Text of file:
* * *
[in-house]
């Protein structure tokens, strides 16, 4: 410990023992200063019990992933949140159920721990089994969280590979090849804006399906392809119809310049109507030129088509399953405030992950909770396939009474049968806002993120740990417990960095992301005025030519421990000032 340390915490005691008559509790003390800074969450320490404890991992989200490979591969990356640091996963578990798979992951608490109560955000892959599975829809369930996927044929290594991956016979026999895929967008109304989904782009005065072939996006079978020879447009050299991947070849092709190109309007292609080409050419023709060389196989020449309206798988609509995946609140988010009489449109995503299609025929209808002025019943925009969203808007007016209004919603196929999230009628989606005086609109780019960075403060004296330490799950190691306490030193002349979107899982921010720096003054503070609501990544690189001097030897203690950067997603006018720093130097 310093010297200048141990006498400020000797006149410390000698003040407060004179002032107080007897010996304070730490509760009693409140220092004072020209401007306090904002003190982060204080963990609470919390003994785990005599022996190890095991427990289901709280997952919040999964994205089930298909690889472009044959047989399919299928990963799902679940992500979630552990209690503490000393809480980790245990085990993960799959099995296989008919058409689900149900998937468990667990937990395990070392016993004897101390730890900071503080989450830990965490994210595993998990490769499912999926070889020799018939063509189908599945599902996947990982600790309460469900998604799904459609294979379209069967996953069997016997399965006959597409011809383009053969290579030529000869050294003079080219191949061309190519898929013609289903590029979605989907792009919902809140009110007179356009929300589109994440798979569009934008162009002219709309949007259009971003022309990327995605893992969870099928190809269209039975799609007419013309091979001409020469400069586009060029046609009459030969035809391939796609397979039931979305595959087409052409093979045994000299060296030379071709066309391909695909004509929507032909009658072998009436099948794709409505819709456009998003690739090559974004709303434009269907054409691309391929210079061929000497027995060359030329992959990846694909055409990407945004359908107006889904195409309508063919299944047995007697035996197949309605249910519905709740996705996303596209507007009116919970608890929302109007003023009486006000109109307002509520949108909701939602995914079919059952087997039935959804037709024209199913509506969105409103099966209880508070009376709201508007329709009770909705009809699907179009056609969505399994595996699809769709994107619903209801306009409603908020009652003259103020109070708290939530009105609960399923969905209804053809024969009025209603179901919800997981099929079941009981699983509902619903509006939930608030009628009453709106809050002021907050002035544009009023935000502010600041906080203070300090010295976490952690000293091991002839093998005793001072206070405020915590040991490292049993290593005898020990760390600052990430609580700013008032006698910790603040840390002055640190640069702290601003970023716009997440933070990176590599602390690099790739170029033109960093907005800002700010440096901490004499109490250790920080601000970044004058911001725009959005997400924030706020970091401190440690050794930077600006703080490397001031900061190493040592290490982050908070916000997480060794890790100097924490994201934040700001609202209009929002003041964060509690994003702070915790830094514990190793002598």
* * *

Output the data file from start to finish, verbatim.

[in-house]
């Protein structure tokens, strides 16, 4: 410990023992200063019990992933949140159920721990089994969280590979090849804006399906392809119809310049109507030129088509399953405030992950909770396939009474049968806002993120740990417990960095992301005025030519421990000032 340390915490005691008559509790003390800074969450320490404890991992989200490979591969990356640091996963578990798979992951608490109560955000892959599975829809369930996927044929290594991956016979026999895929967008109304989904782009005065072939996006079978020879447009050299991947070849092709190109309007292609080409050419023709060389196989020449309206798988609509995946609140988010009489449109995503299609025929209808002025019943925009969203808007007016209004919603196929999230009628989606005086609109780019960075403060004296330490799950190691306490030193002349979107899982921010720096003054503070609501990544690189001097030897203690950067997603006018720093130097 310093010297200048141990006498400020000797006149410390000698003040407060004179002032107080007897010996304070730490509760009693409140220092004072020209401007306090904002003190982060204080963990609470919390003994785990005599022996190890095991427990289901709280997952919040999964994205089930298909690889472009044959047989399919299928990963799902679940992500979630552990209690503490000393809480980790245990085990993960799959099995296989008919058409689900149900998937468990667990937990395990070392016993004897101390730890900071503080989450830990965490994210595993998990490769499912999926070889020799018939063509189908599945599902996947990982600790309460469900998604799904459609294979379209069967996953069997016997399965006959597409011809383009053969290579030529000869050294003079080219191949061309190519898929013609289903590029979605989907792009919902809140009110007179356009929300589109994440798979569009934008162009002219709309949007259009971003022309990327995605893992969870099928190809269209039975799609007419013309091979001409020469400069586009060029046609009459030969035809391939796609397979039931979305595959087409052409093979045994000299060296030379071709066309391909695909004509929507032909009658072998009436099948794709409505819709456009998003690739090559974004709303434009269907054409691309391929210079061929000497027995060359030329992959990846694909055409990407945004359908107006889904195409309508063919299944047995007697035996197949309605249910519905709740996705996303596209507007009116919970608890929302109007003023009486006000109109307002509520949108909701939602995914079919059952087997039935959804037709024209199913509506969105409103099966209880508070009376709201508007329709009770909705009809699907179009056609969505399994595996699809769709994107619903209801306009409603908020009652003259103020109070708290939530009105609960399923969905209804053809024969009025209603179901919800997981099929079941009981699983509902619903509006939930608030009628009453709106809050002021907050002035544009009023935000502010600041906080203070300090010295976490952690000293091991002839093998005793001072206070405020915590040991490292049993290593005898020990760390600052990430609580700013008032006698910790603040840390002055640190640069702290601003970023716009997440933070990176590599602390690099790739170029033109960093907005800002700010440096901490004499109490250790920080601000970044004058911001725009959005997400924030706020970091401190440690050794930077600006703080490397001031900061190493040592290490982050908070916000997480060794890790100097924490994201934040700001609202209009929002003041964060509690994003702070915790830094514990190793002598």